Previous studies have reported increased expression of proinflammatory cytokines (15), chemokines (16), vascular adhesion molecules (15), and endothelin-1 in T. cruzi infection both in vivo and in vitro (6, 8, 17). All of these factors promote inflammation and vascular injury (9), and many of these parameters result from or require the activation of TXA2 receptors for full effect (10, 18–20). The role of TXA2 in the pathogenesis of T. cruzi infection remains unexplored.
In the present study, we report that TP modulates host response to T. cruzi infection and that the parasite enzymatically metabolizes prostaglandin (PG) H2 to produce TXA2, which is biologically active and able to modulate host response. Parasite-derived TXA2 perturbs the normal endothelial state producing an inflammatory phenotype, denoted by increased intercellular adhesion molecule (ICAM)-1 and vascular cell adhesion molecule (VCAM) expression. Moreover, infection of TP-deficient mice results in increased parasitemia and early death of the host. This was caused by the absence of TP in somatic cells which was replicated in vitro with ECs from TP-null mice displaying higher intracellular parasitemia than WT mice. This indicates that parasite-derived TXA2 is important in modulating disease pathogenesis in the absence of host-derived TXA2. These results indicate that TXA2 is an important factor in Chagas' disease that controls parasite proliferation and the resulting inflammatory response to T. cruzi infection.
Infected HUVECs produce more TXA2 than uninfected HUVECs
Eicosanoids are produced by multiple organisms in addition to mammals such as fungi, cestodes, trematodes, nematodes, and protozoans, including trypanomastids (21–25). The rate of TXA2 release from human umbilical vein endothelial cells (HUVECs) infected with the Brazil strain of T. cruzi, measured as the stable metabolite thromboxane B2 (TXB2), was sixfold higher than that from uninfected HUVECs (Fig. 1 A). Western blotting revealed a time dependent increase of TXA2S expression in infected HUVECs, a requirement for the synthesis of TXA2 (Fig. 1 B). ECs do not usually express TXA2S (26) (Fig. 1 D); thus, we hypothesized that intracellular amastigotes may be the source of the TXA2. The release of TXA2 from purified cultured trypomastigotes (Brazil strain) was ∼5-fold greater than that from infected HUVECs (Fig. 1 C), and trypomastigote extracts contained ∼10-fold more TXA2S than equivalent extracts (30 μg) from infected HUVECs (Fig. 1 D). The related, and more virulent, Tulahuen strain of T. cruzi also released TXA2, expressed TXA2S, and increased TXA2 release from infected HUVECs. Media from uninfected L6E9 myoblasts, the feeder cells used to grow the trypomastigotes, was devoid of TXA2 indicating that the release was not a contaminant from coculture with another cell type. Thus, the majority of TXA2 released from infected HUVECs was most likely derived from the parasite.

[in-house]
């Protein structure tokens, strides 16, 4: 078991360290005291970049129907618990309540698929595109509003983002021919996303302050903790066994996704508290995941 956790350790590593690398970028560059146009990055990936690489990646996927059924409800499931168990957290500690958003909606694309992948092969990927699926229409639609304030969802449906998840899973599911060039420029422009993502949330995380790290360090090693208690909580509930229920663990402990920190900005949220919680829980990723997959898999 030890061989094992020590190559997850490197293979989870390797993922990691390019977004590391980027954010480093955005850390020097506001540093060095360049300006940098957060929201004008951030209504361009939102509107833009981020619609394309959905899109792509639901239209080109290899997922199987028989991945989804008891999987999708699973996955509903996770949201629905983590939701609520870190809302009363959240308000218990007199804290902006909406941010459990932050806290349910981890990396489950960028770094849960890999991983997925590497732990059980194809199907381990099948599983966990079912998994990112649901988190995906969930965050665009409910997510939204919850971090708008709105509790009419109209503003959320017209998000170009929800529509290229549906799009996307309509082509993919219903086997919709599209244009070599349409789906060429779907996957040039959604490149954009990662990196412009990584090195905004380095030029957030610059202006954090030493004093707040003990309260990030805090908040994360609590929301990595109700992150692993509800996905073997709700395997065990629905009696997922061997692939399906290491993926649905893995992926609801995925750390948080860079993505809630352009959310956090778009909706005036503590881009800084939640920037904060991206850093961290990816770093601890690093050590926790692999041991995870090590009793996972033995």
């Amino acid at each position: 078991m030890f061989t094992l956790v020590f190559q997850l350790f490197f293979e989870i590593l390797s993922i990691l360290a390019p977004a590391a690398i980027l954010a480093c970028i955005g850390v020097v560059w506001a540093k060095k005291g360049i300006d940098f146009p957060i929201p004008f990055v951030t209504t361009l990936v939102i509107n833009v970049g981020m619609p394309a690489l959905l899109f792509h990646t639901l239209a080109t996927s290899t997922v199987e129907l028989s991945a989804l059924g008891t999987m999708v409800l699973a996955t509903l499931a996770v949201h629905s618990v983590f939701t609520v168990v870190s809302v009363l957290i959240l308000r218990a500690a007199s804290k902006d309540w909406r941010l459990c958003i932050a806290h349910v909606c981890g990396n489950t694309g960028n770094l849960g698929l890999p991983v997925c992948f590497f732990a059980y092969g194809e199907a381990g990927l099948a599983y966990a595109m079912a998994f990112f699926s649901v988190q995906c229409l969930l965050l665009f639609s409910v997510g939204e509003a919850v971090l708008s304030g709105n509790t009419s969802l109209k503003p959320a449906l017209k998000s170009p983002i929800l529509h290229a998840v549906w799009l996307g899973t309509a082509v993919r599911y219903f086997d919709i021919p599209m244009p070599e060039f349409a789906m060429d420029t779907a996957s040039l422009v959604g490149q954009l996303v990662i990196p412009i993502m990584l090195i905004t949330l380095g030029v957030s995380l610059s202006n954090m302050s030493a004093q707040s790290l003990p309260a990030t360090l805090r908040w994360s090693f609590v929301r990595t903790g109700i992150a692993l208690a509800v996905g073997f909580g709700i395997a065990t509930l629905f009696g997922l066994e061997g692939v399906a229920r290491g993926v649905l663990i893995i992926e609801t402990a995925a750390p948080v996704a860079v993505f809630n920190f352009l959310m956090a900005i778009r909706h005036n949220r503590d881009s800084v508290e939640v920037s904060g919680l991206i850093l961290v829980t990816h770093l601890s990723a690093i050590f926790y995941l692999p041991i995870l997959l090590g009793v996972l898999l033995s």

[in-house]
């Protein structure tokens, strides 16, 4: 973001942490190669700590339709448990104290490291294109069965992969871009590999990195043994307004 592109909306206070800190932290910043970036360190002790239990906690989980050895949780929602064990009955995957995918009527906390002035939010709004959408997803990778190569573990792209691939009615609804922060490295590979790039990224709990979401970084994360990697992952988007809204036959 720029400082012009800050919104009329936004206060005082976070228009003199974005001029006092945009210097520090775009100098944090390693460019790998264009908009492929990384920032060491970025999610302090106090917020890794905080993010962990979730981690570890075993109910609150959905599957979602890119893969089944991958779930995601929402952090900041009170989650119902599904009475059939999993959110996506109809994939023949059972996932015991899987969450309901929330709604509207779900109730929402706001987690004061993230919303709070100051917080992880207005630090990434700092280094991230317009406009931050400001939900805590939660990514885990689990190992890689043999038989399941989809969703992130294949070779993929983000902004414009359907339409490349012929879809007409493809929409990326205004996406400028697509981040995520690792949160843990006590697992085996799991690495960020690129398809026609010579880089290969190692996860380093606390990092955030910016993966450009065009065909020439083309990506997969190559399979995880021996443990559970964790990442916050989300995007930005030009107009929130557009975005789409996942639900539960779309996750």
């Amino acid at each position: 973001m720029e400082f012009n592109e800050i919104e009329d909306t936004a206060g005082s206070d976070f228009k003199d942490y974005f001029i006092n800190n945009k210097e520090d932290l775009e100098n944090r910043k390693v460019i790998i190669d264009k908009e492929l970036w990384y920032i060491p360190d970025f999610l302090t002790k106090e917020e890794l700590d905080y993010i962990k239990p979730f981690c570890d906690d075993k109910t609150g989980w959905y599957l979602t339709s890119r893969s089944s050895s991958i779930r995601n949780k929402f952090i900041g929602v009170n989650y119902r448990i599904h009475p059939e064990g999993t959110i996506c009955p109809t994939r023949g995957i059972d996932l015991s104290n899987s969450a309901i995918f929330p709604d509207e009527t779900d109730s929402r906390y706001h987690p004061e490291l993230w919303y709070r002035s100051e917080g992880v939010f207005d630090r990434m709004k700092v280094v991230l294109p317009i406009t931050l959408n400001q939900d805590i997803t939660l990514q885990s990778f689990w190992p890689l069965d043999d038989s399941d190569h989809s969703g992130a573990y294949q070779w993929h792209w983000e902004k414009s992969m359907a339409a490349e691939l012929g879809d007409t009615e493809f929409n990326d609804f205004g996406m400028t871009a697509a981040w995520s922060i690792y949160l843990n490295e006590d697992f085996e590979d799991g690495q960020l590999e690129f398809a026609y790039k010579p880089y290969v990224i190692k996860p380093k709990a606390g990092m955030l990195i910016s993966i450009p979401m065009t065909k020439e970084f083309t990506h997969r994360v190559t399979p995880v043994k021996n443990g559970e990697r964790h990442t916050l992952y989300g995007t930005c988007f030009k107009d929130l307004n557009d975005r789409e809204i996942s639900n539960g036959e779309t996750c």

TXA2 is the main eicosanoid released during all life stages of T. cruzi
Because trypomastigotes could release TXA2 we determined which developmental stages of the parasite expressed TXA2. TXA2 release (Fig. 1 E) was highest in lysates of purified, extracellular amastigotes (90 pg TXA2/mg-protein).
Epimastigotes (Epi) and trypomastigotes (Trp) exhibited similar TXA2 release (Trp, 40 pg/mg; Epi, 33 pg/mg). For comparison, TXA2 levels in amastigote lysates were approximately half those in platelet extracts (Fig. 1 E), indicating that the TXA2S content of amastigotes is substantial. Analysis by liquid chromatography-tandem mass spectrometry (LC-MS-MS) established the presence of TXB2, the stable hydrolytic product of TXA2, in lysates of T. cruzi. Identification was based on matching retention times in two chromatographic systems with synthetic TXB2. The prominent ions of diagnostic value obtained with synthetic TXB2 included M/Z169, 195, 307, 325, 333, 351, 369 (M-H), which matched prominent diagnostic ions in the lysates from Epi (Fig. 1 F) and Trp and establish its identity as TXB2. These diagnostic ions were also present in T. cruzi–conditioned media but neither in naive nor L6E9-conditioned media.
Comparison with synthetic prostanoids revealed two clearly distinguishable prostanoid species in T. cruzi extracts. Based on the retention times, in addition to TXB2, material also separated with prostaglandin F2α (PGF2α) (Fig. 2 A). T. cruzi extracts were able to catalyze exogenous [14C]-arachidonic acid (AA) to either TXA2 or PGF2α with TXA2 production four-times greater than PGF2α (Fig. 2 B). The conversion was enzymatic as neither product was found without enzyme or upon heat treatment of the lysates (100°C, 1 h; n = 3). Thus, TXA2 is the main eicosanoid produced by T. cruzi.
The only eicosanoid synthase previously reported in T. cruzi was old yellow enzyme (TcOYE), a potential PGF2α synthase (27). To eliminate TcOYE as the putative TXA2S we produced recombinant TcOYE and examined its biochemical properties. Recombinant TcOYE did not cross-react with an antibody against human TXA2S (Fig. 2 C) nor did it result in TXA2 biosynthesis (Fig. 2 D). These findings rule out TcOYE as the putative TXA2S; however, recombinant TcOYE catalyzed PGF2α biosynthesis (Fig. 2 D) confirming its previous identification as a PGF2α synthase (27).